Top positive review
One person found this helpful
Sinister, sensual and intelligent thriller
on 1 April 2013
There are some films where it's almost impossible to go into detail without spoiling your enjoyment of the movie. 'Woman in the Fifth' is one of those. It's an intricate, intelligent, fragmented thriller which plays with notions of reality and the boundary between imagination and actuality. Normally I'd try to tell you more about it... but I'm on thin ice here!
The film-making is exquisite. This is a modern day tale but it feels like (and references) Orwell's Paris of the 1930s, and the erratic protagonist is most definitely down and out. A troubled American writer who initially appears to be a on quest to reunite with his estranged French family, he stumbles chaotically through a washed-out, sparsely uninhabited urban landscape and seeks solace in the fictional forest he created for his first (and only) published novel.
Ethan Hawke establishes an entirely convincing character who seems caught in the roiling currents of circumstance. Rebuffed and bewildered, he drifts into territory which is both threatening and seductive. Desperate for a reunion with his beloved young daughter, he ends up in sordid situations which take a surreal turn into murder and mayhem. Finally his daughter's life is threatened and he must face up to the malign influence which has almost unravelled his existence. The ending is... ambiguous, but earlier scenes provide some important cues about what might be happening.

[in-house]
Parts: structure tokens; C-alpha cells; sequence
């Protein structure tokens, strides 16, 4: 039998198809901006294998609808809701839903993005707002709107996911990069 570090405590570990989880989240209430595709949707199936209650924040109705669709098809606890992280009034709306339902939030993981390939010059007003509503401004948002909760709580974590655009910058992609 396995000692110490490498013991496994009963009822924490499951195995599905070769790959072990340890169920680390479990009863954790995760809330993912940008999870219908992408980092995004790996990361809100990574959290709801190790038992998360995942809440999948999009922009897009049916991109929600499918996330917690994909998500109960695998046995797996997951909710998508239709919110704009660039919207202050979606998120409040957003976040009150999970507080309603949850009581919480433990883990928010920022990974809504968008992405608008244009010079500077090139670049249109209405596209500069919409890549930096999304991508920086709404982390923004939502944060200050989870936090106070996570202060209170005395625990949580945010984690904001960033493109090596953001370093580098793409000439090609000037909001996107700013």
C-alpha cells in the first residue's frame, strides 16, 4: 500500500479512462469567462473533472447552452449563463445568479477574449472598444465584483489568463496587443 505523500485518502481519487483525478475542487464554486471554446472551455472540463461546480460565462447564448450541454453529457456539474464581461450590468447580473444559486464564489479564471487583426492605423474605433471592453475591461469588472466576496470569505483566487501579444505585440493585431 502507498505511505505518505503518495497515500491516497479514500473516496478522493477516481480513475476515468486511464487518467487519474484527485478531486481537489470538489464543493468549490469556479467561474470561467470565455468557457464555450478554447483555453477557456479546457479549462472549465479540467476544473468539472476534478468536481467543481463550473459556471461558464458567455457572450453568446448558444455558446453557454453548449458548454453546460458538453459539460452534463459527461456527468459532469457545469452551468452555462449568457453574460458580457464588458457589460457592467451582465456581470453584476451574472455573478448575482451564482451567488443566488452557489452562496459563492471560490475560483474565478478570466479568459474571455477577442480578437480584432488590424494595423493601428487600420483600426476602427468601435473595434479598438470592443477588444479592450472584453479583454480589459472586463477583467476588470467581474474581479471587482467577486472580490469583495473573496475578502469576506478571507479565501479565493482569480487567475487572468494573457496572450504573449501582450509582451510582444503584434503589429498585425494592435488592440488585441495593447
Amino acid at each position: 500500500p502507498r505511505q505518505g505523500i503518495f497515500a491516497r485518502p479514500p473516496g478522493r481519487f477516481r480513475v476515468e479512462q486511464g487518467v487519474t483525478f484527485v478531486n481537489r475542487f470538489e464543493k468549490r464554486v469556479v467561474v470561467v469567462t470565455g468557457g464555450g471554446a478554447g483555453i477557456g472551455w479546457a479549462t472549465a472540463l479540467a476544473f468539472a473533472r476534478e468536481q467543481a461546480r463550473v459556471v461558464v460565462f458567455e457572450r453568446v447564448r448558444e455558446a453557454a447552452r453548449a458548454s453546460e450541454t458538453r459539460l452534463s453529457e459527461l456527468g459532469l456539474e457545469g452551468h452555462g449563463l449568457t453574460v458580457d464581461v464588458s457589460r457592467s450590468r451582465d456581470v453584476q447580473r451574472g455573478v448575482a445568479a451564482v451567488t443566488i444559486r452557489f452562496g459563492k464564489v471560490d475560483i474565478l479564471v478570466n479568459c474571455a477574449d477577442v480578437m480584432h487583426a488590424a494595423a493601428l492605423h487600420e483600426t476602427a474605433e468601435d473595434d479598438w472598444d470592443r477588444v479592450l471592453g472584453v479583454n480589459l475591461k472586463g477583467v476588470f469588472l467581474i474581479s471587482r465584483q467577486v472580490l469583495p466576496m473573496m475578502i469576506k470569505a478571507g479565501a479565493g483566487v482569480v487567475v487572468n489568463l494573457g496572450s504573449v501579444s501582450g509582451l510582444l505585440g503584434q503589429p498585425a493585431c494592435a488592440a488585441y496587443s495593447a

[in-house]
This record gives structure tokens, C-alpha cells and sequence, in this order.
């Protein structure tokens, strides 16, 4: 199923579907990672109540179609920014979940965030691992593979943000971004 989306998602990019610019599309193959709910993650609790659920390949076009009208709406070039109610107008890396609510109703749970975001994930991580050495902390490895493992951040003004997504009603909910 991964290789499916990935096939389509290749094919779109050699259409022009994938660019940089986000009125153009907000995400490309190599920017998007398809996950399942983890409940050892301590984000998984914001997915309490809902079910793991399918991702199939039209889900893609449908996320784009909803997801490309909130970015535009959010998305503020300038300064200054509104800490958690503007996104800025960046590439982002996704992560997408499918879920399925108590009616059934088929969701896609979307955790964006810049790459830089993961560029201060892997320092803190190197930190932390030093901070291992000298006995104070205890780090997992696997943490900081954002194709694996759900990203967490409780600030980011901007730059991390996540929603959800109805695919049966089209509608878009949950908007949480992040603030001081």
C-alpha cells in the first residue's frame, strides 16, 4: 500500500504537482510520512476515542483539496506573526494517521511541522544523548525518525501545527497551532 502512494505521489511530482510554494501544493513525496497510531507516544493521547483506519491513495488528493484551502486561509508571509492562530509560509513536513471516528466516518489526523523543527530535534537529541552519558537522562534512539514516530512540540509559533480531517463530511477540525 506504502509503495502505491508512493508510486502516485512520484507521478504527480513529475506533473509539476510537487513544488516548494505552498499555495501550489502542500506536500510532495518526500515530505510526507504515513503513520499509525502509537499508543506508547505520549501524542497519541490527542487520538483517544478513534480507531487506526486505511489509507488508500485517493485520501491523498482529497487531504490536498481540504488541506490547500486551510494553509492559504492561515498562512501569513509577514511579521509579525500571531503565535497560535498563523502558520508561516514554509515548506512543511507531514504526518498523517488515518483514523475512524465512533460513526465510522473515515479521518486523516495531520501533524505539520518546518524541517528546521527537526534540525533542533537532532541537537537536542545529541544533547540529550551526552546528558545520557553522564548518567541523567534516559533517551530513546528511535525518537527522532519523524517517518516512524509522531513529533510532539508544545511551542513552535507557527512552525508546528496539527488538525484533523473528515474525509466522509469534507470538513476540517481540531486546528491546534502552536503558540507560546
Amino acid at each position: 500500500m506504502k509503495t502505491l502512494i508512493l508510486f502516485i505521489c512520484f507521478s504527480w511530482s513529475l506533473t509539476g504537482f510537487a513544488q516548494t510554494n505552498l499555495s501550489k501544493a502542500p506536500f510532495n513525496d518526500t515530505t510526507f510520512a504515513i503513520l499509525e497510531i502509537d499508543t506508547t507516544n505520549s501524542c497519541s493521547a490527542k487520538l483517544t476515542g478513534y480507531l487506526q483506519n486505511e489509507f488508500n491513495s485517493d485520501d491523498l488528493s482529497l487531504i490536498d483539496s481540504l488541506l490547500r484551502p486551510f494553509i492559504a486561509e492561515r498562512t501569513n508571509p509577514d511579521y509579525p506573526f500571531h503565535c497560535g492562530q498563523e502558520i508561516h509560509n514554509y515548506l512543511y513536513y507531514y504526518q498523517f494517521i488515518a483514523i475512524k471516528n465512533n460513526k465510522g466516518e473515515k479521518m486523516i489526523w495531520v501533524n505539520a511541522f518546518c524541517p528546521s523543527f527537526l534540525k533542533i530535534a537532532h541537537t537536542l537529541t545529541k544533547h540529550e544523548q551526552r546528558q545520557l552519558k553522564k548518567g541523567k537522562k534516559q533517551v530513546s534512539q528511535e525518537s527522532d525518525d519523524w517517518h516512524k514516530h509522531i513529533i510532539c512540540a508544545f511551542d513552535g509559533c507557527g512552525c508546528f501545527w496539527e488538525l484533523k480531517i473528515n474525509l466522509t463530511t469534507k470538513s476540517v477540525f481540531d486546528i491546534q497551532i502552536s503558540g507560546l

The supporting cast is wonderful; not just Kristen Scott-Thomas as the woman herself, but also the Polish waitress who befriends him, and the charmingly sinister Sezer who provides the writer with accommodation and employment - but at what cost? The bilingual script, swapping fluidly back and forth between French and English is entertaining, too (especially as many of the subtitles don't quite convey the same meaning as the speech...)
The overall result is a taut thriller - not an action-based adventure in the slightest, but one where all the important stuff is going on internally. We were gripped by its pace and characters, delighted by the visuals, and kept intellectually engaged by the undercurrents of the plot. We'll be watching it again to soak up more of the atmosphere, and to see if our suspicions about some of the themes are correct.
One item to note: the blurb seems to suggest that this is strongly sexual or erotic. Apart from one memorable scene (where the camera shows only faces), it's all pretty mild.